Cruise Laws and Injury Claims

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While many general maritime laws apply to cruise ships, there are also specific cruise laws that are applicable only to the cruise ship industry.  For instance, while most admiralty and maritime matters are governed by a three-year statute of limitations, meaning that there is a three-year window in which a person can assert a claim pursuant to maritime injury law, cruise ships often limit the usual statute of limitations to one year, simply by placing a notice and/or provision on their passenger tickets.  Similarly, most cruise line tickets contain a forum selection clause, which requires that all disputes be litigated in Miami, Florida, which is the area where most major cruise lines are located.  Additionally, most cruise ships are registered in foreign countries, and fly foreign flags.  As a result, the maritime and admiralty law of the country in which the ship is registered may very well apply to some incidents that occur on cruise ships, particularly when the ship is in foreign waters or docked in a foreign country.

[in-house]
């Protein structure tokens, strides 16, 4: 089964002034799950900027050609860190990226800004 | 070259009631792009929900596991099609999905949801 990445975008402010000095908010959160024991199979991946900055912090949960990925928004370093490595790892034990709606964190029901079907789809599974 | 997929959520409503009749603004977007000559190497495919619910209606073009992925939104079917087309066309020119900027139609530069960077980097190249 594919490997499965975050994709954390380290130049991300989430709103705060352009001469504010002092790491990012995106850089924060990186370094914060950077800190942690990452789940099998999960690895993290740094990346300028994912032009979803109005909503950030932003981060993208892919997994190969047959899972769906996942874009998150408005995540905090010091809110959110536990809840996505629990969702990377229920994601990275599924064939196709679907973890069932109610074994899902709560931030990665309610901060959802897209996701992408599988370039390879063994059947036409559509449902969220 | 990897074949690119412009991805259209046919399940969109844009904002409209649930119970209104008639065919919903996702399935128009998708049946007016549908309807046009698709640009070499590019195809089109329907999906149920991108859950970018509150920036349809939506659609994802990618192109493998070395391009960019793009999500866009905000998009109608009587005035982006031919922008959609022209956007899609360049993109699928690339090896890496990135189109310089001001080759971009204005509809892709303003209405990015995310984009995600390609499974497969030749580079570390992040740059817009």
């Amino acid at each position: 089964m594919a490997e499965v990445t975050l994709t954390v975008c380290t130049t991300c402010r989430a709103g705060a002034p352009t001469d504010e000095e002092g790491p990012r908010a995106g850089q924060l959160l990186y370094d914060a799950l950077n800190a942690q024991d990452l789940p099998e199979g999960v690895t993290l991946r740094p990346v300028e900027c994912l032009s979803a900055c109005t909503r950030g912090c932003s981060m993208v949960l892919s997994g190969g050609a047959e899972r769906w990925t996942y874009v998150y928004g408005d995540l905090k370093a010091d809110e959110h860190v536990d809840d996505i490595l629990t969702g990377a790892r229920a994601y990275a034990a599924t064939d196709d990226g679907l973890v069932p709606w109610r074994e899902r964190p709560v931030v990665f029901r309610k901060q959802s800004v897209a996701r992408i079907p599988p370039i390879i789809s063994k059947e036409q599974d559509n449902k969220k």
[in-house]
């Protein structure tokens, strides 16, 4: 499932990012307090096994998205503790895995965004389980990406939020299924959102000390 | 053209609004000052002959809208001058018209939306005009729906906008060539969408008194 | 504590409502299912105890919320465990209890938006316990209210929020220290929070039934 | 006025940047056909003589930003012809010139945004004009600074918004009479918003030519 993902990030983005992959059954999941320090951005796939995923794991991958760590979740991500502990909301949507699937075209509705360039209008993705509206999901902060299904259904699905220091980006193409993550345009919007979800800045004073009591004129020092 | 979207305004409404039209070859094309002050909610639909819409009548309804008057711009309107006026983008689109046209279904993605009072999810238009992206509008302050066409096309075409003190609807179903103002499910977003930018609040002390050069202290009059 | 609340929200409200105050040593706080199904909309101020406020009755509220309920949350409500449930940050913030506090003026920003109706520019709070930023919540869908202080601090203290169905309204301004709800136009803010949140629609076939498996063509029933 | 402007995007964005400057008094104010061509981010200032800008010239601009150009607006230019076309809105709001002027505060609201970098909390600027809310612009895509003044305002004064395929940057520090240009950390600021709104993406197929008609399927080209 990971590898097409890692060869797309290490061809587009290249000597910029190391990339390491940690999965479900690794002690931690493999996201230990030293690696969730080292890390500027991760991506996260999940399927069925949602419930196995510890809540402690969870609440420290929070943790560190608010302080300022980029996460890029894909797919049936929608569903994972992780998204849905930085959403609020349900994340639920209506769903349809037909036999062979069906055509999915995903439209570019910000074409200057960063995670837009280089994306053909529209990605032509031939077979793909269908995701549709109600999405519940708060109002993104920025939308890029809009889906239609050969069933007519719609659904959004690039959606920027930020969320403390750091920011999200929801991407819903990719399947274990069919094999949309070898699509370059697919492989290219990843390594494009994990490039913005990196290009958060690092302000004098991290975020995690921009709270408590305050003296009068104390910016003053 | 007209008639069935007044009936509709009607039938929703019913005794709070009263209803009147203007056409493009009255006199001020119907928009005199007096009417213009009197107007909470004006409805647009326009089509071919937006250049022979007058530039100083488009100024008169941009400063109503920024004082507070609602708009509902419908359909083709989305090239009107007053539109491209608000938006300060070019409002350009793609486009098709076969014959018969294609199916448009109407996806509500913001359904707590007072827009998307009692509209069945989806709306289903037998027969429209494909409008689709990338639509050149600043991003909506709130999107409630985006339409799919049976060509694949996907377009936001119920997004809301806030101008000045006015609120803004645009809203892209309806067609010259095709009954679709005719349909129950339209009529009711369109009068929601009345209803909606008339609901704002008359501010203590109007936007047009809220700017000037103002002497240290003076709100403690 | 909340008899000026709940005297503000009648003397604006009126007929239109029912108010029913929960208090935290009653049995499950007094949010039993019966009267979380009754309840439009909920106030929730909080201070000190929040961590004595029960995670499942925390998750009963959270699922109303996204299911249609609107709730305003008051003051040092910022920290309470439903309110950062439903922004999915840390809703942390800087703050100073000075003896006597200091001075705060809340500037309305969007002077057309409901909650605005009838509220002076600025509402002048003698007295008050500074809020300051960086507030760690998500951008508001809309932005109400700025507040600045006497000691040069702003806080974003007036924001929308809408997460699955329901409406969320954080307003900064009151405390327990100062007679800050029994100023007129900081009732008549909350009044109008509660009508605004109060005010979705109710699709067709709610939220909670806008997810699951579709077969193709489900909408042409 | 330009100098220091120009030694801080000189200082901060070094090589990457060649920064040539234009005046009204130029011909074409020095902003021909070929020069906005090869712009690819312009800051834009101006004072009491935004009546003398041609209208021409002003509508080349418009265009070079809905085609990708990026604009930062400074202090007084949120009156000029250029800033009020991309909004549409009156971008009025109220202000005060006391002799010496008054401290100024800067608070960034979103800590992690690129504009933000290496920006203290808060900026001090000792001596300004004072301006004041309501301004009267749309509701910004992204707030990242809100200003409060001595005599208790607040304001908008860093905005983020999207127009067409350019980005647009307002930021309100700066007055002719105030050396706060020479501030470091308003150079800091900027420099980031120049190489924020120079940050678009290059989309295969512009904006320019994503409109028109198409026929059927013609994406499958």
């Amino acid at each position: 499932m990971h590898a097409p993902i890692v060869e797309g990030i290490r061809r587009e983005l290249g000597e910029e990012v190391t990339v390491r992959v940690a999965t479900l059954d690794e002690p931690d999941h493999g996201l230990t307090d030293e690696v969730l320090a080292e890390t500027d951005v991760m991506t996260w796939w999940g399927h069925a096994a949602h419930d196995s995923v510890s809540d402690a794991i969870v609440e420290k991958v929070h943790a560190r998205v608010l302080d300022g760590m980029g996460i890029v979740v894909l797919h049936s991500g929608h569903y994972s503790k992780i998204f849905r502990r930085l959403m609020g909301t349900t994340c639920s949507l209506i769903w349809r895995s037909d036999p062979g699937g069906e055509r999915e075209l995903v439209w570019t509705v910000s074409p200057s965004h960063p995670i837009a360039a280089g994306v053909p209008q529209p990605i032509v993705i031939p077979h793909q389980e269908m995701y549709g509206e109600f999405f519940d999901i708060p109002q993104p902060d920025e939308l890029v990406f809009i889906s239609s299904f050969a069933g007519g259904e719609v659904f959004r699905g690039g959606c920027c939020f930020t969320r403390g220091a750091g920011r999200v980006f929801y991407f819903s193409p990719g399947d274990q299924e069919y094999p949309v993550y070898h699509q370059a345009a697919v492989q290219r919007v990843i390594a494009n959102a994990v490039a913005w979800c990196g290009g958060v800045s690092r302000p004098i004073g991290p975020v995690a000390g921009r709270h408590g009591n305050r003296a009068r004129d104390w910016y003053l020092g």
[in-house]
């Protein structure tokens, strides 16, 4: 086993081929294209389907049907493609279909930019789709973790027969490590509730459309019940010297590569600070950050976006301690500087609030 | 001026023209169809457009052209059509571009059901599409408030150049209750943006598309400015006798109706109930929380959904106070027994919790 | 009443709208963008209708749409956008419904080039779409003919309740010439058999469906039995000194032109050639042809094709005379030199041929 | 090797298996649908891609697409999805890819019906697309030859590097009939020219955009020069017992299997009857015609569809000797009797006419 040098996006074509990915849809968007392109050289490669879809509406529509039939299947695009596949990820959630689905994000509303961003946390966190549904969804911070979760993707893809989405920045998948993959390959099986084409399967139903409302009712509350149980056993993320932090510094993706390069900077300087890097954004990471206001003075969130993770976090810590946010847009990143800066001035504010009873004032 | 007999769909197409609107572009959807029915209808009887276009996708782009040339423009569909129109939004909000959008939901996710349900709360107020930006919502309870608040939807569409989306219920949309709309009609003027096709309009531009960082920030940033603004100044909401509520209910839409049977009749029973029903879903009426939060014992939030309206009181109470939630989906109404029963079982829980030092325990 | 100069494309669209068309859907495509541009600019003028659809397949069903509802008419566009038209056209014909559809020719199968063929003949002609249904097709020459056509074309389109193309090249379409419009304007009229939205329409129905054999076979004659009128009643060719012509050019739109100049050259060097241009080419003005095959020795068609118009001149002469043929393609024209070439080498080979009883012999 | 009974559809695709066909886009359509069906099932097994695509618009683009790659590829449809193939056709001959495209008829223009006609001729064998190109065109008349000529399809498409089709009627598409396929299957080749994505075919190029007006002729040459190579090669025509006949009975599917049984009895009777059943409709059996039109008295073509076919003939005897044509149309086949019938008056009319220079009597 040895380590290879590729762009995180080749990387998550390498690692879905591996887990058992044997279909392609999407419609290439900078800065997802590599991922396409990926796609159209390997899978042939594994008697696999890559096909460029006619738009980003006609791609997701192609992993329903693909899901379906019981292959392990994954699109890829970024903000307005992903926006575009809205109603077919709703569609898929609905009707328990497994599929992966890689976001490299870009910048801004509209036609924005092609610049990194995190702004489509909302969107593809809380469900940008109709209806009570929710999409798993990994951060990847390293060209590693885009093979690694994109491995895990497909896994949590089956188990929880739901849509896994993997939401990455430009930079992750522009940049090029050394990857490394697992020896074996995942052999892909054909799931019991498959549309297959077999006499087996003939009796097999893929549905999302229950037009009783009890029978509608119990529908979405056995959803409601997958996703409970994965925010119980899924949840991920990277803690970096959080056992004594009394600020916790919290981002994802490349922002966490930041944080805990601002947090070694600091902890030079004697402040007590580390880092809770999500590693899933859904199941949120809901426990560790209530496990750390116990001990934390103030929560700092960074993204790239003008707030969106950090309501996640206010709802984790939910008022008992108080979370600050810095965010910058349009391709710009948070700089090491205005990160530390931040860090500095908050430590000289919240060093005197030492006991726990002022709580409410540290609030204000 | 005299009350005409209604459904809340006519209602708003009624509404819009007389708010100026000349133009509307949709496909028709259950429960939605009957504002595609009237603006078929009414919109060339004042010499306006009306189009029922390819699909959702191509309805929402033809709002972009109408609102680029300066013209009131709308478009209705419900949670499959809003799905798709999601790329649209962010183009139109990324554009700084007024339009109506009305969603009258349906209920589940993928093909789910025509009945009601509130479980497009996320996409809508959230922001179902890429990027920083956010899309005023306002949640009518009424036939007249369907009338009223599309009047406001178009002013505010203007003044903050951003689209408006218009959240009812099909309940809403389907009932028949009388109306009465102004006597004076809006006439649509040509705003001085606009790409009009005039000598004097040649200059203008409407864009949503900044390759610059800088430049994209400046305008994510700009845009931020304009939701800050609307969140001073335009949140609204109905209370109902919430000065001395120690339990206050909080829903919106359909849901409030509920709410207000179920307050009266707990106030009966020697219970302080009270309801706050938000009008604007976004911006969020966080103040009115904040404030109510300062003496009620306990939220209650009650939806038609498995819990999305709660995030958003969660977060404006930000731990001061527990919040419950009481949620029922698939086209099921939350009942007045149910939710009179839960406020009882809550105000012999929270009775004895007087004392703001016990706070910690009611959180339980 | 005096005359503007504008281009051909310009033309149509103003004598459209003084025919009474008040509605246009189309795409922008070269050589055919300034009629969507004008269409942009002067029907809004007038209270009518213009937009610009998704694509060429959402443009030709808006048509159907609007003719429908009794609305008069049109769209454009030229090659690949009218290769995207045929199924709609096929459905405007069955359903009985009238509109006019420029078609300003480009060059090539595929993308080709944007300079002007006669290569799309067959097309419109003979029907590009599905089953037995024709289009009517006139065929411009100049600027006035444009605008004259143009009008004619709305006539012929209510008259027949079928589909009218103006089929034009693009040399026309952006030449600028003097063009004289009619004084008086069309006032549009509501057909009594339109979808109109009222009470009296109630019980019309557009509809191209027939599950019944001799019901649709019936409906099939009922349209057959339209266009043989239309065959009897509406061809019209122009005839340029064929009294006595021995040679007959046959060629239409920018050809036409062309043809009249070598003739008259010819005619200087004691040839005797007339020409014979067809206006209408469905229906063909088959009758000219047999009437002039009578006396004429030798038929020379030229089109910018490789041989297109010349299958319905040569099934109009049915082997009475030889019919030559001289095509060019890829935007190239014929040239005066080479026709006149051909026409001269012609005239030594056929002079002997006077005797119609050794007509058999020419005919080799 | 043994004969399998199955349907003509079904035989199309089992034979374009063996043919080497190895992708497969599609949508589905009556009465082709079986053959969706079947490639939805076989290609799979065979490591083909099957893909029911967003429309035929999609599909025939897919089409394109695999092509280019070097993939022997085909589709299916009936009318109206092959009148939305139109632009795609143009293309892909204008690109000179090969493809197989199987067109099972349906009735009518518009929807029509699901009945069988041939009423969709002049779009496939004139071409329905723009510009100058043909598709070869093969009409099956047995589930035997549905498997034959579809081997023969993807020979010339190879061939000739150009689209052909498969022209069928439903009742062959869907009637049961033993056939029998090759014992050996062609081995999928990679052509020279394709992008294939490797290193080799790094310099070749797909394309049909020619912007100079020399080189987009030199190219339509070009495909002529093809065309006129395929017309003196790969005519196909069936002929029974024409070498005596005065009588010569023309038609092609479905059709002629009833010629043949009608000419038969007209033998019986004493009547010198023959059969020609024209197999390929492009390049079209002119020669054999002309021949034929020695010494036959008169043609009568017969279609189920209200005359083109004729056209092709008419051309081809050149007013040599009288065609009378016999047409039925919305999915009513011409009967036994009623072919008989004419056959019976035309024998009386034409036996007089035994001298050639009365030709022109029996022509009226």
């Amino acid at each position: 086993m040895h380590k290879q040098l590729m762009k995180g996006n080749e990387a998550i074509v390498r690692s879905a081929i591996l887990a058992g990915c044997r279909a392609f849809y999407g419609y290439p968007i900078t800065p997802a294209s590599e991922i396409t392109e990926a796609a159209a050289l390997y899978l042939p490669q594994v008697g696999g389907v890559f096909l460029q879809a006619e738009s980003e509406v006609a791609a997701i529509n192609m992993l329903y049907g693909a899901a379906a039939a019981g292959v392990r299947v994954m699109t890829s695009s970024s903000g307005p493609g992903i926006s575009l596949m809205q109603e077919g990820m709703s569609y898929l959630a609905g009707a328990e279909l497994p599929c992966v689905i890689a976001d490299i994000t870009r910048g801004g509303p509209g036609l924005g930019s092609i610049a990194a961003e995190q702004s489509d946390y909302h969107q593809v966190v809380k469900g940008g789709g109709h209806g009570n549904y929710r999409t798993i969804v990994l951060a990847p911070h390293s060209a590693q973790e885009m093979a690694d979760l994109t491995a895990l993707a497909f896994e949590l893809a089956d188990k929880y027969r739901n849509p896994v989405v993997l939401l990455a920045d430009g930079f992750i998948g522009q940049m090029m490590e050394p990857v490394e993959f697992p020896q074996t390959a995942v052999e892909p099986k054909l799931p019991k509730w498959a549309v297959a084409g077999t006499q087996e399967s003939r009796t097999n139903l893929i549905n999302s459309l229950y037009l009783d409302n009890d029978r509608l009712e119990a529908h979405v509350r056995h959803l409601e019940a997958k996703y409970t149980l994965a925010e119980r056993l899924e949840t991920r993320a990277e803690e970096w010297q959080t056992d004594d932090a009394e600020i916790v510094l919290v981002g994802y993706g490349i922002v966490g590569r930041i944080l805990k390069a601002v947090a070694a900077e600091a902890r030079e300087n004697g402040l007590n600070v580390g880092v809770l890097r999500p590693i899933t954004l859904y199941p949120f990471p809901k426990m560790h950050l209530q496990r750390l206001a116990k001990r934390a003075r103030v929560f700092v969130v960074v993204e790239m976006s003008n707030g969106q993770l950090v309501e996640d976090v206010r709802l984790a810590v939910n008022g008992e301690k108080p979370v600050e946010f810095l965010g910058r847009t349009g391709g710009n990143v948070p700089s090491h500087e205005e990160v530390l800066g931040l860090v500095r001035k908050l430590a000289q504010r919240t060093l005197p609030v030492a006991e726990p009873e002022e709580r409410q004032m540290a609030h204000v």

Cruise Ship Injury Claims

If a passenger is not aware of these exceptions to general maritime laws, he or she may end up with no recourse for a perfectly legitimate claim that he or she might have against a cruise line.  If you have been injured while on a cruise or if you believe that you have a claim against a cruise line, you should immediately contact a cruise ship injury attorney who specializes in the area of maritime law for assistance in determining your rights to recovery, and the viability and requirements of a suit against a cruise line.

 

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